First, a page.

Urgent warnings over home-made sunscreens

home-made sunscreenCC: Barni1 at Pixabay

With sunnier weather fast upon us, the Pinterest natural health brigade is out in force. One of the latest fads to hit social media is home-made sunscreen recipes. According to their creators, they offer protection reaching up to SPF 50. Unfortunately, their claims are untrue. We’re here to explain why home-made sunscreens are dangerous and how you can protect yourself.

Home-made sunscreens don’t contain protective ingredients

Researchers at the Center for Injury Research and Policy at Nationwide Children’s Hospital at the University of North Florida have found that 68% of the recipes that are popular on social media offer no SPF protection. The team appraised 189 images shared on Pinterest. Each one claimed to feature an effective recipe for a home-made sunscreen.

One of the commonest ingredients in the home-made sunscreens was coconut oil. Although the oil does provide SPF protection, it only reaches 7. At a minimum, you need an SPF of 30 for adequate sun protection. Additionally, many of the images contained ingredients that provide no broad SPF protection. None of them was able to block both UVA and UVB rays.

The harms of inadequate SPF protection

According to the American Academy of Dermatology, it only takes one episode of blistering sunburn to double your skin cancer risk. It also states that around 20 Americans die of melanoma every day and 9,500 receive a skin cancer diagnosis.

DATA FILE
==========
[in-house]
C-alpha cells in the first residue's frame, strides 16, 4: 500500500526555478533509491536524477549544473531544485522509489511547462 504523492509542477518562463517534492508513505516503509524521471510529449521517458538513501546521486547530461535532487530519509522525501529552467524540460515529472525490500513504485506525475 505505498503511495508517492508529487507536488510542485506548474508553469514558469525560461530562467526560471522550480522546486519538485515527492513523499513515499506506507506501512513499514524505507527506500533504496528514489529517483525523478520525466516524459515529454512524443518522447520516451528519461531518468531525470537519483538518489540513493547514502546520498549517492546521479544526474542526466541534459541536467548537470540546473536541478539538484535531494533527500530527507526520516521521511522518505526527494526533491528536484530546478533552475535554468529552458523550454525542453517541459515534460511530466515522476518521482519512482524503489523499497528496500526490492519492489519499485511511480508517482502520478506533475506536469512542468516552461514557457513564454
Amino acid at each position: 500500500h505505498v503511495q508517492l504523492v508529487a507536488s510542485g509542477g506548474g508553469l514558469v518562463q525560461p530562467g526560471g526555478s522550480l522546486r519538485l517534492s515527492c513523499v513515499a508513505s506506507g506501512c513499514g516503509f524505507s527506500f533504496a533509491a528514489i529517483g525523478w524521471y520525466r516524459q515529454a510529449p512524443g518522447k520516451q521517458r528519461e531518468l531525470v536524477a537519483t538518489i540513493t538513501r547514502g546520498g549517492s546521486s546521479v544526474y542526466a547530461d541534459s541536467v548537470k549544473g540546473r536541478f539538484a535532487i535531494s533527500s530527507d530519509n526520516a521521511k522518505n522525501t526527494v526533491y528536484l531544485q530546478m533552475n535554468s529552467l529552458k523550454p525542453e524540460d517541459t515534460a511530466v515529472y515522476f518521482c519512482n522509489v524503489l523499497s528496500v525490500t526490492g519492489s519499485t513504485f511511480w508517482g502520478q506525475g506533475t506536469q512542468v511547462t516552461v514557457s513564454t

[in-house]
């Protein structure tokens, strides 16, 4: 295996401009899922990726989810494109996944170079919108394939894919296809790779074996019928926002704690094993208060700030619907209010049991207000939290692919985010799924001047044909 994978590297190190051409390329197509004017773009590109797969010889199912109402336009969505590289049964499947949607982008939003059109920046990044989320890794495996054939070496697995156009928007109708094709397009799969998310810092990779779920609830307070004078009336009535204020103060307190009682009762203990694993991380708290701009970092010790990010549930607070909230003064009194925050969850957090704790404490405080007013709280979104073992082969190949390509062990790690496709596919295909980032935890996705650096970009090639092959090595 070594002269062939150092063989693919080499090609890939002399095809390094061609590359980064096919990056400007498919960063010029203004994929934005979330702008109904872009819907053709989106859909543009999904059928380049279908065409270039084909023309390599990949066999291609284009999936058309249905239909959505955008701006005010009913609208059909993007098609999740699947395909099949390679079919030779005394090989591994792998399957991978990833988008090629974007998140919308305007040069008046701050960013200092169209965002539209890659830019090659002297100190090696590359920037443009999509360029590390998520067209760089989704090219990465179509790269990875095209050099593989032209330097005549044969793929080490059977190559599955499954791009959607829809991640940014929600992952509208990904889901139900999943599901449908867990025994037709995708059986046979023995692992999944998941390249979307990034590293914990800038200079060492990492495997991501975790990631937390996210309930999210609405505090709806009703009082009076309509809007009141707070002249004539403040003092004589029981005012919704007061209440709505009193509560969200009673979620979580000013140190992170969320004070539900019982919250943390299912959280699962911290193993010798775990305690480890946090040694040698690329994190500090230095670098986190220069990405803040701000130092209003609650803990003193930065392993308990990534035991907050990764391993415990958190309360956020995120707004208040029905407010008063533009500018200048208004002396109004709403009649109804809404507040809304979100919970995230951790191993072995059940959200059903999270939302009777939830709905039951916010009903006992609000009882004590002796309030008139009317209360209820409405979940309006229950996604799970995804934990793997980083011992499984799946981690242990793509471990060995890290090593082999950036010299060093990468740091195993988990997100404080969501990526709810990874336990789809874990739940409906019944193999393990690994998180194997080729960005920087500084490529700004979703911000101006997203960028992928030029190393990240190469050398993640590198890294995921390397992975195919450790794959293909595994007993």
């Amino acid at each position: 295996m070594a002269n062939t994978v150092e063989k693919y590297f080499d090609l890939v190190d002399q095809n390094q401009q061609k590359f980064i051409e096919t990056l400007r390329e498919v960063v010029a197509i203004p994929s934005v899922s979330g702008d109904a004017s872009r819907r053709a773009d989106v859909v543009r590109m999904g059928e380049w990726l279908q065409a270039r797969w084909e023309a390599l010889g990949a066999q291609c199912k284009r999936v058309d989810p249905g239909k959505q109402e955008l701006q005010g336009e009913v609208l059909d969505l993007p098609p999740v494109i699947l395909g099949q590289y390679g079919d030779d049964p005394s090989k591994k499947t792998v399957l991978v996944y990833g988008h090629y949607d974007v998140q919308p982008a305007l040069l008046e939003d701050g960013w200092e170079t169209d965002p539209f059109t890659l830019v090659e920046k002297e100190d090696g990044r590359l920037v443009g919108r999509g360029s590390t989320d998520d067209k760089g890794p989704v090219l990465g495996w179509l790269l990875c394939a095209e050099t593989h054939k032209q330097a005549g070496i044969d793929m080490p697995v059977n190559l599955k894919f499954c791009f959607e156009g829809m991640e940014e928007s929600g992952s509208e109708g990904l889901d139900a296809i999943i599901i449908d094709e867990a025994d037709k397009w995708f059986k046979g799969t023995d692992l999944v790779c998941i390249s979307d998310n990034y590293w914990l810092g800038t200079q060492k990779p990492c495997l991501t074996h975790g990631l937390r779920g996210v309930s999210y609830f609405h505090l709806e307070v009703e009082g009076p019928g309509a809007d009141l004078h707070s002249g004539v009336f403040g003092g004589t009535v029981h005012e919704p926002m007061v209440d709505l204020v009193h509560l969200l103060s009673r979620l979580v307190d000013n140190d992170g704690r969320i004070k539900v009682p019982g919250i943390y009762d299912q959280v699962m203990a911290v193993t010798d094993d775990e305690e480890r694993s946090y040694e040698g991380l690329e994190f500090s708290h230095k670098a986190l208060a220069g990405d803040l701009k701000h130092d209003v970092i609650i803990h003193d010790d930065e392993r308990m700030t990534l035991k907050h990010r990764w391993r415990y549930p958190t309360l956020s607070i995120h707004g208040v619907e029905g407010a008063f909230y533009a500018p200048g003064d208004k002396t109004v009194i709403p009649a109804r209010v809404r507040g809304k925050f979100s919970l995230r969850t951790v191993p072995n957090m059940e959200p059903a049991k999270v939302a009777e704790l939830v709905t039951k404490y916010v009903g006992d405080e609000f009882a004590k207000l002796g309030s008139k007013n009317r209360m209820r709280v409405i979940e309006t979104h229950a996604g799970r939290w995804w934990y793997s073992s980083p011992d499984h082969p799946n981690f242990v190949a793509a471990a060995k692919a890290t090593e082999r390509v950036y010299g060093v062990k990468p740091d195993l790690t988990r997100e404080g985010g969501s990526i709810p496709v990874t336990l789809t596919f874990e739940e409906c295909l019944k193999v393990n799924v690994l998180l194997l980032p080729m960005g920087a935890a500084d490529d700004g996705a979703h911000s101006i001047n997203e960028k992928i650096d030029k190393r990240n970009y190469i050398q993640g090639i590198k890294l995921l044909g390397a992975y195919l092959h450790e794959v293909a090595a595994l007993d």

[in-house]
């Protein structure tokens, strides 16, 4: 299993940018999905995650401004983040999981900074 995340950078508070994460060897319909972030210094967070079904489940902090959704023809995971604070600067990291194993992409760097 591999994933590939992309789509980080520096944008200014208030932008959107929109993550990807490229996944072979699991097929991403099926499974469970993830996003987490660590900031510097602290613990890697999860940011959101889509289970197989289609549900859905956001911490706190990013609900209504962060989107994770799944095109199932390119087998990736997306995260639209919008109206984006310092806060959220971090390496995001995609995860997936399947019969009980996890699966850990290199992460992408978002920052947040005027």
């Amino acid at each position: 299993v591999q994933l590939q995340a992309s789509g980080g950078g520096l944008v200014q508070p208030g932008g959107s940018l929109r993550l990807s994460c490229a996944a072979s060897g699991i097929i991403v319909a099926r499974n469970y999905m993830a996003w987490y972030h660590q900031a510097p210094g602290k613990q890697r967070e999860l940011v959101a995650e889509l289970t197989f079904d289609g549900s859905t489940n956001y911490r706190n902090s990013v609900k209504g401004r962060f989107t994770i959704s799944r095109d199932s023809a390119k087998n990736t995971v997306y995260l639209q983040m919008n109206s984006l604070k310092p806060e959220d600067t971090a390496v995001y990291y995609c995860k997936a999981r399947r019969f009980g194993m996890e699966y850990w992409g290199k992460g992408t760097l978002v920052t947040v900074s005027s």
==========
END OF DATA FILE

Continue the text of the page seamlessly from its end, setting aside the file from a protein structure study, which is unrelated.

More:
Your best protection against sunburn and an increased skin cancer risk is to stay out of the sun. However, this isn’t practical for a couple of reasons. First, you need the sun to produce Vitamin D. Second, many people enjoy spending time outdoors or they work in an indoor environment.

With that in mind, your next line of defence is to use a sunscreen with adequate SPF protection. Home-made sunscreens don’t offer this, as any SPF protection they provide is woefully weak. Before you consider using one, reflect on how your skin behaves when you use an SPF of less than 10. A home-made sunscreen won’t perform much better.

In a worst-case acute scenario, using a home-made sunscreen may result in severe fluid loss. Admittedly, that sounds melodramatic. But, if you acquire a single blister that’s the size of your hand and it bursts, you’re at risk of hypovolemic shock.

What to look for in a good sunscreen

Although the idea of whipping up your own natural home-made sunscreen seems alluring, it’s obvious it’s unwise to do so. Instead, you need to look for a sunscreen that has the following features:

  • Protection against UVA and UVB rays.
  • An SPF of at least 30. The SPF multiples the number of minutes it takes you to burn. For example, if it takes 10 minutes for you to burn without SPF protection, an SPF of 30 increases that to 300.
  • Water-resistant properties, especially if you’re working or exercising in the sun.

If you usually wear makeup, try switching your normal moisturizer and foundation for ones with SPF properties. One of the commonest areas for basal cell carcinoma is the nose, which suggests many people suffer from poor protection there. Additionally, use an SPF factor of at least 50 for children and don’t rely on them to apply the sunscreen themselves.

Although home-made sunscreens sound whimsical, they’re unlikely to deliver much protection. For the sake of your health now and in the future, aim for a genuine product instead.

About the Author

Laura McKeever
Laura has been a freelance medical writer for eight years. With a BSc in Medical Sciences and an MSc in Physician Assistant Studies, she complements her passion for medical news with real-life experiences. Laura’s most significant experience included writing for international pharmaceutical brands, including GSK.